You would think that such repeated unfathomable hunting practices would likely have some repercussions or consequences. Not so. The Department of Hawaiian Homelands representation continued to skirt the issue and direct questions away or make no comment to the ill-fated exercises of this commercial outfit KIA LLC and the profiteer Jake Muise.

After nine months of attending meetings, examining every historical document of Kahikinui homestead history, learning the positions of knowledgable people and programs and leaseholder initiatives, one thing was made very clear: seven leaseholders should not be making decisions on behalf of over 40+ leaseholders as it had been.

On April 21, 2108 at a meeting held at Hale Pili , Kahikinui and other homesteads were given the opportunity to hear Jake Muise and his staff speak to their approach to “ungulate removal”.

At a lively 60+ leaseholder meeting at Hale Kahikinui emotions flared and questions fired. Multiple apologies were made by Muise, exclaiming: “There are things I should have done better….I’m sorry…I’m sorry”.

The consortium of caring leaseholders quickly saw that rewriting homestead association policy was the number one tactic that needed attention. As the heated meeting came to a close, the sign-up sheet for policy committee exceeded a dozen people. It was an action step towards revamping the stronghold the seven small leaseholders had on decisions that affect all 40+ leaseholders.

Several leaseholder meetings later, there were developed changes in opinion, additions to the decision making group of the previous seven “on-property” leaseholders and policy language that strengthened the understanding that the commercial hunting operations run by KIA LLC needed a re-approach.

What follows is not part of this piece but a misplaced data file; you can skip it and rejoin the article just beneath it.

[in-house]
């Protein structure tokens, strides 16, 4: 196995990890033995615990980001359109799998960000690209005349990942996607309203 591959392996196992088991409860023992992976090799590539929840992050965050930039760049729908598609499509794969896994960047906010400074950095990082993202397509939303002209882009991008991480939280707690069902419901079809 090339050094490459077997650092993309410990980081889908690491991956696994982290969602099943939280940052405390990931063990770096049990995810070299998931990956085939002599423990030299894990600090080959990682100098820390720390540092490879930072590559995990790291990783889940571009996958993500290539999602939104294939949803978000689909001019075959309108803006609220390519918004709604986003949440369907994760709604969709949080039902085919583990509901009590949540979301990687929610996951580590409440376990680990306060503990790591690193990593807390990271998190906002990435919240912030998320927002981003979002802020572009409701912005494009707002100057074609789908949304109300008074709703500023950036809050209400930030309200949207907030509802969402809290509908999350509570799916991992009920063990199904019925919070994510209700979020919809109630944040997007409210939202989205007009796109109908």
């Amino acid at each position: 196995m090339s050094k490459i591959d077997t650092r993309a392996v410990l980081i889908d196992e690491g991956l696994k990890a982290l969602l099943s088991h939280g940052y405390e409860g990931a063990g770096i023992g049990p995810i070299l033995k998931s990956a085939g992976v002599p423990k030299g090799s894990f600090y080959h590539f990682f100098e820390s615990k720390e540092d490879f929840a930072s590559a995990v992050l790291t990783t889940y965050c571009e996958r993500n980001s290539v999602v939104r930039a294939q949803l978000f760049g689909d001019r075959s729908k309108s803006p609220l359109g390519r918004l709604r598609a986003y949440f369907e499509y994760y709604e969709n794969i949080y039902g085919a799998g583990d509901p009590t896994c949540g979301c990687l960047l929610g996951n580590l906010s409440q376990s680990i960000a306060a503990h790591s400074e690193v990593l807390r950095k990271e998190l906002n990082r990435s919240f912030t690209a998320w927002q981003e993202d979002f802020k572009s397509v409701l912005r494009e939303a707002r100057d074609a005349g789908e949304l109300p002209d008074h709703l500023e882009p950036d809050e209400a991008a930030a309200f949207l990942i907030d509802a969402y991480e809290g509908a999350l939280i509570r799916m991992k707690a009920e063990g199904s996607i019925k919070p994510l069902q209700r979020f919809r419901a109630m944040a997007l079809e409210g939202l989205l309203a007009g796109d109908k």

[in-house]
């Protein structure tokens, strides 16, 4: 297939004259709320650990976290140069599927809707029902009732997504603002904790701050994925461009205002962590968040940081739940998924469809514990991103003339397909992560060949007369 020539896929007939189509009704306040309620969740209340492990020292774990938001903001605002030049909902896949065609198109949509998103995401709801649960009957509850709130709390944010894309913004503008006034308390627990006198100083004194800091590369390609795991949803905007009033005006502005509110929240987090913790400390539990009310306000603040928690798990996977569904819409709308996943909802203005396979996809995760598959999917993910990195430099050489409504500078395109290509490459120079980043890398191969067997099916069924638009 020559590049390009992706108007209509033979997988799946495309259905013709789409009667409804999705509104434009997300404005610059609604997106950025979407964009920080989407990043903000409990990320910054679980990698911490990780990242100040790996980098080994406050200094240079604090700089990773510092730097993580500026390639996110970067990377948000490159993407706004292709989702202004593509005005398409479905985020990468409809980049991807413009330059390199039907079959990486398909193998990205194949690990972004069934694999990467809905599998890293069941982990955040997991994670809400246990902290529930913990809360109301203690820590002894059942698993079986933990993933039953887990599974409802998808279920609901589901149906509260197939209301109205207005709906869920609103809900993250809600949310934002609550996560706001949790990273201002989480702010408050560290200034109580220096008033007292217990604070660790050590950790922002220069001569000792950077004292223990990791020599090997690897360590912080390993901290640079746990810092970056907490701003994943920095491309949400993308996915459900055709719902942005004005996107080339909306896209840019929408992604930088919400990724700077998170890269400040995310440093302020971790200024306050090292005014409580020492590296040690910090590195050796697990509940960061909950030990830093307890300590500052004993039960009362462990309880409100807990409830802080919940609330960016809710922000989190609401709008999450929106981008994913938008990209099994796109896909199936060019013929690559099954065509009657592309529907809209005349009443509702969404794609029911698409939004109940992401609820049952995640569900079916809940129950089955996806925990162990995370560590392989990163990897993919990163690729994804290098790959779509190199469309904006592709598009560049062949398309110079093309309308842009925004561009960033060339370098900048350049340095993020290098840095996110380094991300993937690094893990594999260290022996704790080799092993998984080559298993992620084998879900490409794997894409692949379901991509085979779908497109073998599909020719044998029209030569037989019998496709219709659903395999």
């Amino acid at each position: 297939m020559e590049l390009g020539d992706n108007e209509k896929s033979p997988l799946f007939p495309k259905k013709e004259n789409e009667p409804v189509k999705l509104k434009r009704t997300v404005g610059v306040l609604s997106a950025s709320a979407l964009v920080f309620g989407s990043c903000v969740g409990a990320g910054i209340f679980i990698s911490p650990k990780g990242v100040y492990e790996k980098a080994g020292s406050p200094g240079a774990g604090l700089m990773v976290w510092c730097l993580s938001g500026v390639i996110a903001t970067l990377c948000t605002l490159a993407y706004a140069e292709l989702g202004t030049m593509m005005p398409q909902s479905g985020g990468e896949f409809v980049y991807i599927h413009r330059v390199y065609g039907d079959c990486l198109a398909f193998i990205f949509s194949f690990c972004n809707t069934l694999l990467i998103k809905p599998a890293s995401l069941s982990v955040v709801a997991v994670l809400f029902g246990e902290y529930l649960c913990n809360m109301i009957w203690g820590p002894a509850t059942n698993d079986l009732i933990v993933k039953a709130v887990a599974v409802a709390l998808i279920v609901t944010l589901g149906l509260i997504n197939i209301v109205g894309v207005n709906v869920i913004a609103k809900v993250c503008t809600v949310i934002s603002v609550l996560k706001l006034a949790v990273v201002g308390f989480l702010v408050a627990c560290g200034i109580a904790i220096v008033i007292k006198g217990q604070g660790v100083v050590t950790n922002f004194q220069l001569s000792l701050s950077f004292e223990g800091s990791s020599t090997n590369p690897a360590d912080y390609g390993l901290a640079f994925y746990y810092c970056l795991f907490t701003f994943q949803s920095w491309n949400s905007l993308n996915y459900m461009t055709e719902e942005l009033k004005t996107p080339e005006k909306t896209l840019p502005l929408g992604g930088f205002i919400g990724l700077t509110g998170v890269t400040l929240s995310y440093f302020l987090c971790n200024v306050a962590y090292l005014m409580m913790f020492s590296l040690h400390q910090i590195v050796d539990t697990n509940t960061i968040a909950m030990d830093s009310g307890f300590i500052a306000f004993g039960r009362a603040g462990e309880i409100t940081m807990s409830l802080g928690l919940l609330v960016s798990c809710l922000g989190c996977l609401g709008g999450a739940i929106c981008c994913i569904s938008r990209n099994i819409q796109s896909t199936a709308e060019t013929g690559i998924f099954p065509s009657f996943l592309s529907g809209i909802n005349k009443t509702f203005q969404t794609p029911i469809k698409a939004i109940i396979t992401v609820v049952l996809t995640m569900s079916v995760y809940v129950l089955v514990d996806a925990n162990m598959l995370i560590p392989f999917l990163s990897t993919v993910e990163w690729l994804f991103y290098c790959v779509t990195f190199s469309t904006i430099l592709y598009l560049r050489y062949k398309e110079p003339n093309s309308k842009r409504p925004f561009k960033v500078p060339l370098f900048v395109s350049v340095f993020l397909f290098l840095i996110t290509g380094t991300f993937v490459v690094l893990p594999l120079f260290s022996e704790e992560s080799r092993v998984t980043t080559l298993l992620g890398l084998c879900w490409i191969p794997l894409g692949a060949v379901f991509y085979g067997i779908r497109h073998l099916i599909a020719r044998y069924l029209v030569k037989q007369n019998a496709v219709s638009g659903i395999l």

Qualified leaseholders whom had organized upon the release of Kahikinui homestead lands in the 90’s, continued to put forward legitimate Request Of Entry requests to the Department of Hawaiian Homelands. They continued to be ignored and KIA LLC and Jake Muise continued their “ungulate removal” refusing to call it “hunting”.

The methodology of ungulate removal has been described as inhumane and illegal. One approach of ungulate control has been using large nets and helicopters to move cows out of said residential homeland areas, only to kill them as they make landing. Leaseholders often have denied receiving free offered meat, not wanting to participate or consume meat harvested under such foul sourced practices.

Fast forward to November 24th, 2018. After several meetings to reach a compromise with Kahikinui hunting area-veterans, leaseholders were invited to go on a harvest trip. Jake Muise was not in attendance. His absence spoke volumes. When all seemed lost, when the only community agreement was accompanying three gunsmen of KIA LLC staffers and their  unwarranted Right Of Entry, the rights of Hawaiians and Homeland leaseholders became clear by way of a peaceful demonstration by Kanaka Rangers.

On this November 24, 2018 meeting day, an unnamed representative of Jake Muise was served Cease and Desist papers by the Konokhiki Trust Council. They served a notice that KIA LLC is committing war crimes and anyone who participated in that days scheduled activity would be an accomplice to KIA LLC and DHHL, and like Muise, would be committing war crimes. This further falsifying any claims that KIA LLC has a Right Of Entry.

Clarifications about the November 24, 2018, 4:30 a.m. community harvest continue to be made via phone interviews and email correspondence.

KIA LLC has been instructed to discontinue its ungulate removal efforts until the DHHL can provide countering evidence that it has fulfilled its fiduciary duties according to the Hawaiian Homes Commission Act of 1920.

The notice served clearly states that all activity by KIA LLC and Leeward Watershed Partnership and any said permissions granted by seven board member group, Ka ‘Ohana o Kahikinui is considered a war crime. Lineal descendants remaining in the forest are reported to be holding position until the conflict posed by DHHL and KIA LLC is resolved.